Vince eyes a deaf ear

STEVE BUFFERY -- Toronto Sun

, Last Updated: 8:08 AM ET

INDIANAPOLIS -- Vince Carter is about as popular in Toronto these days as termites.

But guess what? The man once affectionately known as Air Canada, doesn't much care.

Carter's new team, the New Jersey Nets, are in the middle of a playoff race and Carter is concerned little that his reception tomorrow night at the Air Canada Centre -- his first appearance in Toronto since his trade to the swamp on Dec. 17 -- likely will be a nasty one.

"If we weren't playing for anything, maybe it would mean more," he said, following Jersey's 90-86 loss to the Indiana Pacers here last night at Conseco Fieldhouse.

"With four games left, and we're playing for a playoff position, there's no time to worry about it."

Most basketball fans north of the border are not pulling for Carter and the Nets to overtake Philadelphia or Cleveland for the eighth and final playoff spot in the Eastern Conference.

By forcing Raptors management to trade him this season, Carter is enjoying a playoff race while Toronto fans endure yet another mediocre season.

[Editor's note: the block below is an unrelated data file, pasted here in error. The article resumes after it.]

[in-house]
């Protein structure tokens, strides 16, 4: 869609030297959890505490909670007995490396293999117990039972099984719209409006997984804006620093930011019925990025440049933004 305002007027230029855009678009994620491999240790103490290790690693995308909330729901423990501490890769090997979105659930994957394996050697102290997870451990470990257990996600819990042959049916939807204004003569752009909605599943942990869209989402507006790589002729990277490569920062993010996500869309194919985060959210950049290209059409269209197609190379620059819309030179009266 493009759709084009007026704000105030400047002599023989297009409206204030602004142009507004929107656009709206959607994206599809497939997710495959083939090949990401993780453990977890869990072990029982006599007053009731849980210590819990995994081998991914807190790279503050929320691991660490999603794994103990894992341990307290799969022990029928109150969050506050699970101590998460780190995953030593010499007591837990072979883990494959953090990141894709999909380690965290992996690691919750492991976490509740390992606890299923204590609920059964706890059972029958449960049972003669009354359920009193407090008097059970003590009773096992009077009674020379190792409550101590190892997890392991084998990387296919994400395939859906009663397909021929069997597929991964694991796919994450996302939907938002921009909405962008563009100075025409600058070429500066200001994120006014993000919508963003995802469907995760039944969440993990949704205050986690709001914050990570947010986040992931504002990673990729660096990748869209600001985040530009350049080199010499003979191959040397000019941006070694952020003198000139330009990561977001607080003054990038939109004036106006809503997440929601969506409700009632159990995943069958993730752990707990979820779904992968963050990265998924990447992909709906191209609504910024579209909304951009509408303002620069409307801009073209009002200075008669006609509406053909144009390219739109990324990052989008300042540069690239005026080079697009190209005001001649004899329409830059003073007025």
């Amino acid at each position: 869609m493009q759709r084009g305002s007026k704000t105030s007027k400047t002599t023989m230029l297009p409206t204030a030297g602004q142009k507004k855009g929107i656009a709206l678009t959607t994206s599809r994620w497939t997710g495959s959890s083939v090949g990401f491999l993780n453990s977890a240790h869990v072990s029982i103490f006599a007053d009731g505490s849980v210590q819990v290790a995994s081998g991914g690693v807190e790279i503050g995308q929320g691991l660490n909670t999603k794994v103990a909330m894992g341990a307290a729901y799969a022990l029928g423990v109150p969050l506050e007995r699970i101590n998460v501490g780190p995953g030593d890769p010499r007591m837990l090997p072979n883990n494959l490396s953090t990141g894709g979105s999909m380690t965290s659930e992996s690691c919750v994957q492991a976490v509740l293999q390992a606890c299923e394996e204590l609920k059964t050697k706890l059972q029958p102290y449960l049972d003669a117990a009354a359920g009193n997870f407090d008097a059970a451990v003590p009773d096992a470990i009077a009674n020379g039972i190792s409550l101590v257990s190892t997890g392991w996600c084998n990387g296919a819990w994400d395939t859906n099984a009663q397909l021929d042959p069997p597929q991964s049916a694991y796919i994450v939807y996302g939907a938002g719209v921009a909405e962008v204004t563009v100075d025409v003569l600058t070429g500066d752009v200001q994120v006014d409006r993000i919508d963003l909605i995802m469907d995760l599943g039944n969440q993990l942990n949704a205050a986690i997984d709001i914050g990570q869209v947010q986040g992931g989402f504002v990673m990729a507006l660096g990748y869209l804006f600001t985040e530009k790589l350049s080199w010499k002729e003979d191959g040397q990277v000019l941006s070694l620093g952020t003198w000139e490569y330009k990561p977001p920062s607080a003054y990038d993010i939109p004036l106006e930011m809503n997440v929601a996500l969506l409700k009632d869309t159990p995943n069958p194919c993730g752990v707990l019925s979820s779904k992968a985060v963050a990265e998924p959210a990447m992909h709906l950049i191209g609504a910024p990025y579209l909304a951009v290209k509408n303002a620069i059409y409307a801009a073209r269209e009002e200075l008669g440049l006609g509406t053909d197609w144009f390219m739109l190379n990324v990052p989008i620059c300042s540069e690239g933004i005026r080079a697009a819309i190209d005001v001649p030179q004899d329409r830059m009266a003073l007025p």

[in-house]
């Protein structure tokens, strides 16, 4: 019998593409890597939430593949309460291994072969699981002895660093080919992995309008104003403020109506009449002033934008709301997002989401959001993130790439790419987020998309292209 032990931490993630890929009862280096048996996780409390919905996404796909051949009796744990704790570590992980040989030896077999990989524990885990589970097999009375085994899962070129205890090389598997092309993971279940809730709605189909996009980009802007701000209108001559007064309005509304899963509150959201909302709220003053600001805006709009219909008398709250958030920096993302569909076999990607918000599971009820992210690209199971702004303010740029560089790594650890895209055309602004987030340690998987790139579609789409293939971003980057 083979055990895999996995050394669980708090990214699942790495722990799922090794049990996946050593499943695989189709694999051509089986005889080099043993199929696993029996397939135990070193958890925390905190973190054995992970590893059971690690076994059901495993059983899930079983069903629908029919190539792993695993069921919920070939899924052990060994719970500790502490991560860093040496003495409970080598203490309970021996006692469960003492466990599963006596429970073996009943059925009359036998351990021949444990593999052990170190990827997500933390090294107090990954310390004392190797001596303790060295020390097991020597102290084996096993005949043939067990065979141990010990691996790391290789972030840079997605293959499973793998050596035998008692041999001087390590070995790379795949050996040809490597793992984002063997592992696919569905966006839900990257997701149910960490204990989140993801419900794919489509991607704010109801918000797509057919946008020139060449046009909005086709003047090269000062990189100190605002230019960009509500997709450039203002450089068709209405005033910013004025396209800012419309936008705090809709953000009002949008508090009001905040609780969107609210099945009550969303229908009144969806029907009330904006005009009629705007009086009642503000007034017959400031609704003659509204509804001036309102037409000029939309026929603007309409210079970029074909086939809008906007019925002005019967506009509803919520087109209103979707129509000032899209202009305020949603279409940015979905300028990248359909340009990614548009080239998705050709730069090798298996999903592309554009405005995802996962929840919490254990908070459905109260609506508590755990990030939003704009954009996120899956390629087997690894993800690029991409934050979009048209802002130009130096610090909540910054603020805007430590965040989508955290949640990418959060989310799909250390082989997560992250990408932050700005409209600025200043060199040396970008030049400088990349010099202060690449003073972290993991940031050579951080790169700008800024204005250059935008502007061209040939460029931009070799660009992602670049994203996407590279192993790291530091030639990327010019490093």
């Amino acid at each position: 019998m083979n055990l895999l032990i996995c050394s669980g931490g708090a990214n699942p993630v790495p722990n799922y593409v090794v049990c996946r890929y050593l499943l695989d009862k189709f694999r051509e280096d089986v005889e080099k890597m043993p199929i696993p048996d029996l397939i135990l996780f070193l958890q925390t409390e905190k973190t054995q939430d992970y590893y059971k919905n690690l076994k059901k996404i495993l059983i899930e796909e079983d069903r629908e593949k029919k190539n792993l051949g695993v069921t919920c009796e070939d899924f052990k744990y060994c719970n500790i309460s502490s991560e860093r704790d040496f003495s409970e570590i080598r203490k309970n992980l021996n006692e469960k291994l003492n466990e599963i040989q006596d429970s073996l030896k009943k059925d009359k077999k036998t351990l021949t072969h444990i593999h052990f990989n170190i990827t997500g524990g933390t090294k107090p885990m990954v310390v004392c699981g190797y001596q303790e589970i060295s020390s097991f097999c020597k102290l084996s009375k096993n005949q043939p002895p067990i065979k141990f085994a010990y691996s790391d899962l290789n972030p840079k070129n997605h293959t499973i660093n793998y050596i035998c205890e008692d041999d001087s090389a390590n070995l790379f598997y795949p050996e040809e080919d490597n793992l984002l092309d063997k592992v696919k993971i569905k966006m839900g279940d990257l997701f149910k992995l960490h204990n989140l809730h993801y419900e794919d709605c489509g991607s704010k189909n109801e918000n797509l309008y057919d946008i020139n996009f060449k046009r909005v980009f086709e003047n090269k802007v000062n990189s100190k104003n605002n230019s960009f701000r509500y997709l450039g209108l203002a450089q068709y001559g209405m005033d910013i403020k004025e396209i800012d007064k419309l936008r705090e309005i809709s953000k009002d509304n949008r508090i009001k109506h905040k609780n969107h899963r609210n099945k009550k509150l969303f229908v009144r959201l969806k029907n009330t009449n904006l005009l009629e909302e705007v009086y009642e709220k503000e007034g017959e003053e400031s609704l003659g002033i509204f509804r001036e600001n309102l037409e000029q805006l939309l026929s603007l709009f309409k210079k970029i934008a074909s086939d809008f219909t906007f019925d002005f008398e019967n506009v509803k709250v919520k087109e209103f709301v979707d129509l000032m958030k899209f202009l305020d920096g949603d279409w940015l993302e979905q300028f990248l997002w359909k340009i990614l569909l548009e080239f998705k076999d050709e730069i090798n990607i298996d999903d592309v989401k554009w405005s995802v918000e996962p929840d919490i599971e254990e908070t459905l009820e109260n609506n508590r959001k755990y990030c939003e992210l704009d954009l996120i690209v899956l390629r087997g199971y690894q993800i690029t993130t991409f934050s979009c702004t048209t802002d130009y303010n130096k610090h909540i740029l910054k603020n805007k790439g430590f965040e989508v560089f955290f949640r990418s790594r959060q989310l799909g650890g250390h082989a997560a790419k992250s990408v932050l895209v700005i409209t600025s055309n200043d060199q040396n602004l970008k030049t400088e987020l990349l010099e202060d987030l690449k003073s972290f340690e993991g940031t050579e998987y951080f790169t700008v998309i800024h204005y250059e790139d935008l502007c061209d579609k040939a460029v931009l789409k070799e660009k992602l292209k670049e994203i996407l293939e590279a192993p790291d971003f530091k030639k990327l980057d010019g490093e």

"It's fun," Carter said. "This is definitely a great position to be in, almost the best situation to be in."

Carter picked up 22 points in a losing cause last night, but demonstrated a resiliency that rarely was seen during his Toronto days, bouncing up off the court after twice being hammered on hard fouls.

Arguably the most popular athlete in Toronto for much of the past decade, Carter forever cast himself as a villain in a town he once owned by requesting a trade, and then admitting after he was dealt that he did not always give 100% effort while donning a Raptors jersey.

With the stench of those comments lingering like a busted septic tank, Raptors fans have waited for the once revered star to return to the ACC and that time is tomorrow night.

So what does Carter expect when he jogs on to the court?

"Who knows?" he said, with a laugh. "Probably thousands of cheers and a lot of singing."

In 21 games with the Raps this year, Carter seemed uninterested, scoring 20 points or better only six times, never reaching the 30 mark. With Jersey, he has collected 30 points or better 21 times.

To many Raptors fans, that's rubbing their noses in it. But the perennial all-star doesn't see it that way, insisting that his new-found production and joy in playing comes from being healthy and on a team with a second superstar -- point guard Jason Kidd.

"Since I've been down here, I don't really have to carry a lot of the load," he said. "The body has the chance to rest. It's a little easier."

"He's been unbelievable," Jersey coach Lawrence Frank said. "He has been more than advertised."


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